When SA Disc Golf installed a permanent course in the eastern park lands in May 2020, the organisation didn’t anticipate how popular the sport would become.
Disc golf is on the rise in Adelaide
The call to throw visits Exchange Specialty Coffee founder Tom Roden almost constantly. Such is the addictive draw of disc golf.
At least a few times a week, he’ll take a backpack of discs out to the east park lands, where there is a nine-hole, par-28 disc golf course, and throw for as long as the daylight will allow him.
“If I could get out more, I would get out more,” he says. “[The course] being so close to Exchange means that if I can knock off early and there’s still enough daylight left, we can head out. But I try to get out most weekends as well.”
The sport was founded in 1976 by ‘Steady’ Ed Headrick, a toy inventor and the man responsible for modernising the frisbee.
This modernisation involved engineering better discs that would allow the objects to eventually be used in sports. One year later, Ed patented a design for ‘pole holes’, which current-day disc golfers call baskets.
Like in traditional golf, disc golf players begin from a tee, using one of a few types of discs (drivers, mid-rangers and putters), each designed to achieve different flight paths. The aim is to land a disc in the basket in as few throws as possible.
The eastern park lands disc golf course has nine baskets strewn throughout Ityamai-Itpina King Rodney Park, between Wakefield and Bartels roads. The course was installed in May 2020.
“This was in the pipeline before I started disc golf, so a brilliant effort by the previous president and treasurer,” says SA Disc Golf President Gareth Morgan.
“The opportunity to put it in here… [has] obviously helped with the sport, because now people can walk past, it’s convenient. We have so many people who ride their bikes to it, because they live local, or they catch a bus in, or a tram. It’s pretty amazing.”
Since the course’s installation, the sport has seen a significant surge in local players.
“We used to get 12 to our league days, and now we get 72. That’s just in one year,” Gareth says.
At a recent SA Open disc golf event, Gareth was forced to cap the number of players at 82, even after extending the course by borrowing temporary baskets.
“We physically couldn’t fit any more then,” he says. “So we probably missed out on another 15 people trying to get in.”
Some of this growth is attributable to a COVID-bump the sport has seen worldwide. It’s a solo, outdoor sport, after all – and relatively low-cost. Discs can be purchased for between $15–$30.
For Tom, the disc golf course was installed at the same time he was assessing his relationship with another disc sport, ultimate frisbee, which he’d played since 2006.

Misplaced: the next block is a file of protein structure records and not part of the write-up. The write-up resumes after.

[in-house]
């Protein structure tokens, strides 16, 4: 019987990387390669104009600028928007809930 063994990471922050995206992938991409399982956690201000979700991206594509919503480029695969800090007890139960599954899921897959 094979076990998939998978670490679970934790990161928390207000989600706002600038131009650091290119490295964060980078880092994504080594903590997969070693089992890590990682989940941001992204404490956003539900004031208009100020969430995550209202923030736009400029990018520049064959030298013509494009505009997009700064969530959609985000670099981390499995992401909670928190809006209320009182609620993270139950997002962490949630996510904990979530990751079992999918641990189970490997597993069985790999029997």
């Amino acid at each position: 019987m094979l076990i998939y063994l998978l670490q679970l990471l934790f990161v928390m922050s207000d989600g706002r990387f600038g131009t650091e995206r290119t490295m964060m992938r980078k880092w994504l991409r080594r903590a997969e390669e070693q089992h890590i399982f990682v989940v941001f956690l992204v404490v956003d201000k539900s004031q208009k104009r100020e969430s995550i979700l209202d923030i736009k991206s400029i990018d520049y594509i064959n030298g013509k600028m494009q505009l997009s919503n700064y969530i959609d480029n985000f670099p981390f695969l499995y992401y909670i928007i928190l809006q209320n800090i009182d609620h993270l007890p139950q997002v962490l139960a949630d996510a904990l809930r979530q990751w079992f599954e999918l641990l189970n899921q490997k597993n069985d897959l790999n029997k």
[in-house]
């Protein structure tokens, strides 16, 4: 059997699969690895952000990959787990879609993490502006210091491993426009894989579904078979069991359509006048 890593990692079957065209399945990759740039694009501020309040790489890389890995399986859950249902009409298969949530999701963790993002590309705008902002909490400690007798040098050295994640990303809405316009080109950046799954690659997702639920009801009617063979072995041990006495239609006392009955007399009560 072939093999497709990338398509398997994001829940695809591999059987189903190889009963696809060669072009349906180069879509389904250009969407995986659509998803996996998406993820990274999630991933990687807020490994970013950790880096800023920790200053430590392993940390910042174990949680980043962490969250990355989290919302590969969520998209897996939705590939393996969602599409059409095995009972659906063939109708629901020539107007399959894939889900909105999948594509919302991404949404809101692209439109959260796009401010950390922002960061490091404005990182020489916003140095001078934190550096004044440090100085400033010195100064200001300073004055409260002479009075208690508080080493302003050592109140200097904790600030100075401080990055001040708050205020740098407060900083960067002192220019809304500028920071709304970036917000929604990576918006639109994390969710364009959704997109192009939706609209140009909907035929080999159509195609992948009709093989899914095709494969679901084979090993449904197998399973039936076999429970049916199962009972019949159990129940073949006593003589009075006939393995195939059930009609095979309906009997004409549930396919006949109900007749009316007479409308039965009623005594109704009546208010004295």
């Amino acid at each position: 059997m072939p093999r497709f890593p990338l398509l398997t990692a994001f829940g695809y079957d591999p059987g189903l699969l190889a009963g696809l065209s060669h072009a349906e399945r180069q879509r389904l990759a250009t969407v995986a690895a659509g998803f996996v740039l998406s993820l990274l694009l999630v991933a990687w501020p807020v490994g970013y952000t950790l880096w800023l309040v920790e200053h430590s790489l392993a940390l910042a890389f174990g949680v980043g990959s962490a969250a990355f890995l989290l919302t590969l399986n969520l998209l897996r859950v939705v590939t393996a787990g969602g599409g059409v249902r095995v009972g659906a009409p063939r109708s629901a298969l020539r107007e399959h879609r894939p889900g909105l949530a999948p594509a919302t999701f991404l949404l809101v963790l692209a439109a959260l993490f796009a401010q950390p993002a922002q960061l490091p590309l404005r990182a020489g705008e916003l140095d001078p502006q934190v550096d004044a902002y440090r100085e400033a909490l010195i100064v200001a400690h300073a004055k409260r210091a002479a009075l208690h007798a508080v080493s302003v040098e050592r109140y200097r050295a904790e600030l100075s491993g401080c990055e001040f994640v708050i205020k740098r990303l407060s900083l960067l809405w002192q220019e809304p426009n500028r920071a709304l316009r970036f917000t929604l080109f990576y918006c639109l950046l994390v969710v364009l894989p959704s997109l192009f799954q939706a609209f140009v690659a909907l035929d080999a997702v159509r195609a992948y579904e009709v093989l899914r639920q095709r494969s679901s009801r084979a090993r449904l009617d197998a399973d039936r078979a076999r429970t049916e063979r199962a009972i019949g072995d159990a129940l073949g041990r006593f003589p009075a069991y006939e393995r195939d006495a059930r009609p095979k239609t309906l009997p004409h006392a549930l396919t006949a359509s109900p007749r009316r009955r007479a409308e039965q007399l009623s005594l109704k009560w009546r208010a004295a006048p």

“I’m mid-30s now, I was starting to become injured quite easily playing a much more physically demanding sport like ultimate,” Tom says.
“Miraculously, disc golf employs a whole lot of the same skills that I learnt playing ultimate frisbee.”
To this day, Tom keeps many of the friends he made through ultimate frisbee, and they’ve also made the transition to disc golf with him.
“While it is an individual sport, you are strolling around the beautiful east park lands with these same people that you’ve known for 15 years,” he says.
“We’re very competitive, but part of the fun of it is you get to go out with those same people, and it’s a social occasion.”
This is the kind of activity Ray Scheuboeck, the City of Adelaide’s Manager of City Lifestyle, enjoys seeing in the green belt.
“We’re getting more focussed on making sure people are having good experiences, but then also being mindful that activities have that component around that social connection,” Ray says.
“Understandably, it’s really everyone’s backyard, and front yard, and so the park lands provide that open space, but also that area of respite.
“It is really important from the perspective of mental wellness, but it also provides an opportunity to be physically active.”
When the east park lands baskets were first installed, Gareth made a point of introducing himself to everyone he came across on the course. As the course has got busier, this has become difficult.
“About eight months ago, I’d be out there for an hour and a half and I’d only played three holes, it was getting that busy,” he laughs.
Regardless, he’s happy to see so many people exploring the sport that gives him so much joy.
“If I’m having a big day at work, as soon as I step on that course in the beautiful park lands, it’s such a stress reliever,” he says.
“It’s very unexplainable and maybe something to do with the history of human beings, seeing the flight of the disc… There’s something just so beautiful about hitting that line between nature.”